“No Iraqi government could ‘give’ Kirkuk to the Kurds and hope to survive, in view of broad popular opposition in Arab Iraq,” said the International Crisis Group, a nonprofit organization that seeks to prevent or resolve deadly conflicts. “The Kirkuk question could, therefore, trigger total deadlock, breakdown and violent conflict, just when the Bush administration hopes its security plan for Baghdad will yield political dividends.”
All sides decline to give exact figures of their population, but the Kurds, who won 26 of 41 council seats in the last provincial elections, appear to believe they make up more than half of the province’s 1.2 million population.
“Since no statistical process has been done, if we announce any kind of number it will cause a political conflict.” said Rebwar Fa’aq al-Talabany, a Kurd who is deputy chairman of Kirkuk Provincial Council.
Mr. Talabany rejected accusations that the Kurds were forcing their own people to move.
“In Kirkuk you find deaths and explosions, so how could you persuade someone to come and live here? I myself would tell families not to come to Kirkuk, because Kirkuk’s condition is not good,” he said during an interview.
He also ruled out seizing Kirkuk by arms. “If we can’t have it with a referendum or a legal way, we are not going to use force. It will be a peaceful solution between the communities,” he said.
To restore the ethnic balance before Arabization, a compensation deal has been reached by all parties and built into Iraq’s Constitution, paying the former dictator’s Arab “Wafidin,” or newcomers, to leave the city. Each family would receive 20 million dinars, or about $16,000, and some land, on condition that they transfer their ration cards, residency papers and identification documents from Kirkuk to the cities where they move.
In suburbs of Kirkuk that were once nearly 100 percent Arab, many have already gone and others are preparing to leave, complaining of intimidation by Kurdish pesh merga fighters and unwarranted roundups by Kurdish intelligence forces.
Arab residents point to empty Arab houses with the Kurdish word “Gyrawa,” or reserved, written on the wall, ready for their new Kurdish occupants. Buildings abandoned by senior commanders from the Hussein government have “terrorist” scrawled on them in Kurdish.
Outside the provincial council offices, crowds gather daily to scrutinize lists posted high on the blast walls that contain the names of 15,000 whose relocation cases have been resolved. Some admit that they actually left the city months ago — the Shiites heading mainly south and Sunnis north or west — and now just visit Kirkuk every few days to see if they can still get the money.
As political battle lines are drawn over who controls the oil below the land and the people above it, the city has at least one consolation: Most Arabs agree there is less underlying tension here between Sunnis and Shiites because they are united against the prospect of a Kurdish Kirkuk.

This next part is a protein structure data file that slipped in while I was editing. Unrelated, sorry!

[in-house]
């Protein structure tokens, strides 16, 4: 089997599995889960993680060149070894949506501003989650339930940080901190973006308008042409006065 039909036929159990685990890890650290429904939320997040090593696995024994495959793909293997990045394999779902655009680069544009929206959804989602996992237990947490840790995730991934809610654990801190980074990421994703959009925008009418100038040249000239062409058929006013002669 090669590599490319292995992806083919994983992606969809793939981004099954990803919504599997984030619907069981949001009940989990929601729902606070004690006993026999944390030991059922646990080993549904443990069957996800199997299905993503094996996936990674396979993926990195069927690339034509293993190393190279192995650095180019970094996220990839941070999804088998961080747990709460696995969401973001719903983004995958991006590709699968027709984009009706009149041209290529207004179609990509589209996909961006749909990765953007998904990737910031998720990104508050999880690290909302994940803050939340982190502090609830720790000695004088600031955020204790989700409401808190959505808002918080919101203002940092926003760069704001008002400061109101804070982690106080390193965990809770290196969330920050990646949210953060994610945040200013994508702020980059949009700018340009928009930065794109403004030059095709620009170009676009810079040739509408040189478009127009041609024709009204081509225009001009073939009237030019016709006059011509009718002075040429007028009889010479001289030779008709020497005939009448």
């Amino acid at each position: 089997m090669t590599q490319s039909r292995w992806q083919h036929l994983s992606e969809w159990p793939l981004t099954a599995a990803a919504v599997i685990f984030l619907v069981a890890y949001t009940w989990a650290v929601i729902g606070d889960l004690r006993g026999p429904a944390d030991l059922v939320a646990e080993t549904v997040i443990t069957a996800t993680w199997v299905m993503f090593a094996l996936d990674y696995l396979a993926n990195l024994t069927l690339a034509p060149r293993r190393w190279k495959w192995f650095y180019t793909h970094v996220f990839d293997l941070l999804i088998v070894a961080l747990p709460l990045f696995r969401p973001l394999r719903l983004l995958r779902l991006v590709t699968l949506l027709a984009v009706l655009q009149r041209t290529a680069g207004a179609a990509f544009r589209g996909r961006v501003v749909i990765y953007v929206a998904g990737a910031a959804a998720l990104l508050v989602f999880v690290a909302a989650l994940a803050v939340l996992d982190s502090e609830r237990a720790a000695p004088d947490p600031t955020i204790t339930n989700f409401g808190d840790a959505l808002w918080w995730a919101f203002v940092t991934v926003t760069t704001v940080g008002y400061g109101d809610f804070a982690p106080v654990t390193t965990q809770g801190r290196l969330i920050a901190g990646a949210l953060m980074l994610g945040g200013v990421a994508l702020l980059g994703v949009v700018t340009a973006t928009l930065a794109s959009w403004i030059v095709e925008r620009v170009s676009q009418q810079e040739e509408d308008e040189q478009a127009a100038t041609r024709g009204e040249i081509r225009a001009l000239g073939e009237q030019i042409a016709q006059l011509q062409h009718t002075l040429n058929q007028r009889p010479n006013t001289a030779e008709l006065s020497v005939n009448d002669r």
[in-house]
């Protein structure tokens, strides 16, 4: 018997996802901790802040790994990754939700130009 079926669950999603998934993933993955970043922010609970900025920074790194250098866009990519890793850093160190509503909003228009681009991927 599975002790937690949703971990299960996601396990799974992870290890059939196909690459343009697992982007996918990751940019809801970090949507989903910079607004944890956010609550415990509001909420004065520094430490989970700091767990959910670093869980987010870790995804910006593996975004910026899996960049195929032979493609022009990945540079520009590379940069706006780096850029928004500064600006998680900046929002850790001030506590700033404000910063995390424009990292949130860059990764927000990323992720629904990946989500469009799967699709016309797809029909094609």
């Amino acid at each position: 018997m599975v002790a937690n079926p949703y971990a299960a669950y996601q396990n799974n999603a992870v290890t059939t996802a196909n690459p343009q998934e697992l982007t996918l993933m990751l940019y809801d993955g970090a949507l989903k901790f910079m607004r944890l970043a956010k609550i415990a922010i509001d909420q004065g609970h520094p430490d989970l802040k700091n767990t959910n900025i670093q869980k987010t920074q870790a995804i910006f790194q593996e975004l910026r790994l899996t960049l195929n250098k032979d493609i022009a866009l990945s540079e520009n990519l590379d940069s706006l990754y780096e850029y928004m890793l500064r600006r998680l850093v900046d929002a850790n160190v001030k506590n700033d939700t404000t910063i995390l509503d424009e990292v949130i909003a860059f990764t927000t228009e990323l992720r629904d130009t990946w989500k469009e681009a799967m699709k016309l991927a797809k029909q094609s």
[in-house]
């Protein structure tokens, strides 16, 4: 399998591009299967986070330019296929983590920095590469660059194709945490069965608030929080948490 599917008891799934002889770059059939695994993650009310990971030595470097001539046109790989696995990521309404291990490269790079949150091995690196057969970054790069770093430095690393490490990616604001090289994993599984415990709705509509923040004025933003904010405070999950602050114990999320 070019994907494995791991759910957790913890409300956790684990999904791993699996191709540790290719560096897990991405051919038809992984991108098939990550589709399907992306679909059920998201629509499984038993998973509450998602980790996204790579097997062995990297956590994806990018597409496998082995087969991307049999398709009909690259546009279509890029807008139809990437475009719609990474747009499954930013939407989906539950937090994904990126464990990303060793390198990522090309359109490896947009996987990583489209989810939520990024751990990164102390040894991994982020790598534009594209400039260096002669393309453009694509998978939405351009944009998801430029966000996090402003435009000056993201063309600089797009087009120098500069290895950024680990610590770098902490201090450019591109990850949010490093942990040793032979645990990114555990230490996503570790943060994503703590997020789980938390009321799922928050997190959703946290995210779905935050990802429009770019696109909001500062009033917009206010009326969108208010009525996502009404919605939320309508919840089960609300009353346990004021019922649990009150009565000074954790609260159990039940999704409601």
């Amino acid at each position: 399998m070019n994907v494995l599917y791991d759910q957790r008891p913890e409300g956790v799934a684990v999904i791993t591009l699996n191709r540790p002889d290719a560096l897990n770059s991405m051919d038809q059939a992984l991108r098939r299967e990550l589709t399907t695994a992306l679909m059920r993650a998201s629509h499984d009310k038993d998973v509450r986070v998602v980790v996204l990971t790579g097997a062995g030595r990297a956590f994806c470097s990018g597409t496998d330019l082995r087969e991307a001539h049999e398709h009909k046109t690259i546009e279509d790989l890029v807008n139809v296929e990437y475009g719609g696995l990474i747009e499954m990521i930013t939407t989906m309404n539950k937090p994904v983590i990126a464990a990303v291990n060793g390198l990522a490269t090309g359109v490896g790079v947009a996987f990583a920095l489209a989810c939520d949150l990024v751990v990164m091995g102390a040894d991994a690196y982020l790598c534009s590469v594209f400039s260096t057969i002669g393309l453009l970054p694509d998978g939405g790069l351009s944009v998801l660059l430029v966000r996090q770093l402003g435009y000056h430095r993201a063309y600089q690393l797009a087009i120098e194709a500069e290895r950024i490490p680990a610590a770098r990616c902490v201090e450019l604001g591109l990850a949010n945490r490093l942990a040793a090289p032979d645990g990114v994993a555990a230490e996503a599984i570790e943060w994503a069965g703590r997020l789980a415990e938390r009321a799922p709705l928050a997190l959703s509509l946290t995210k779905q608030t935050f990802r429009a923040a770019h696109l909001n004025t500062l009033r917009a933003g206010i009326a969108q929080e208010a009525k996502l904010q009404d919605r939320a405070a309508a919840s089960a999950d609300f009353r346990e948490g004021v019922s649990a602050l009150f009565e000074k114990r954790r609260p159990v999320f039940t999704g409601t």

As time passes, the balance of the town is changing. A short drive from where the departing Arabs peer at the lists, residents of the once-Arab suburb known as Officer District say it has been renamed Nawroz, or New Days, the Kurdish word for the New Year spring festival.
Wafaq Aziz al-Obaidi, an Air Force brigadier general under Mr. Hussein’s rule, said he and all of his neighbors had fled the district; he just returns occasionally to check his old property.
“I left the house, like thousands of Arabs have done, to protect myself from the hatred and aggression of the pesh merga, who are so aggressive against Arabs,” he said. “I went back to Kirkuk 20 days later and found my house had been seized, all my furniture stolen, and there was Kurdish writing in my house. Later on guards wearing Kurdish uniforms came to me and told me, ‘Save yourself and leave the house immediately,’ so I was forced to leave it.”
In his office in the provincial council, Mr. Talabany pointed to the compensation package and said the Arab exodus was “voluntary, not enforced.”
Yet the strength of Kurdish sentiment about their entitlement is as strong in the council’s air-conditioned offices as it is in the soccer stadium.
“The Kurdish people have seen genocide, Arabization and Baathism in Kirkuk, and they have had all their property taken away,” Mr. Talabany said, with feeling. “All these are the rights of Kurds. The Arabic people have not had such troubles, and if the Turkmen have, they have had less of it.” He added that in his family alone, 19 people had been killed by Mr. Hussein’s government.
“All these rights must be given back to them, and this process is called normalization,” he said. “When normalization has happened, let Kirkuk be added to Sudan — I have no problem with that. But let the people decide.”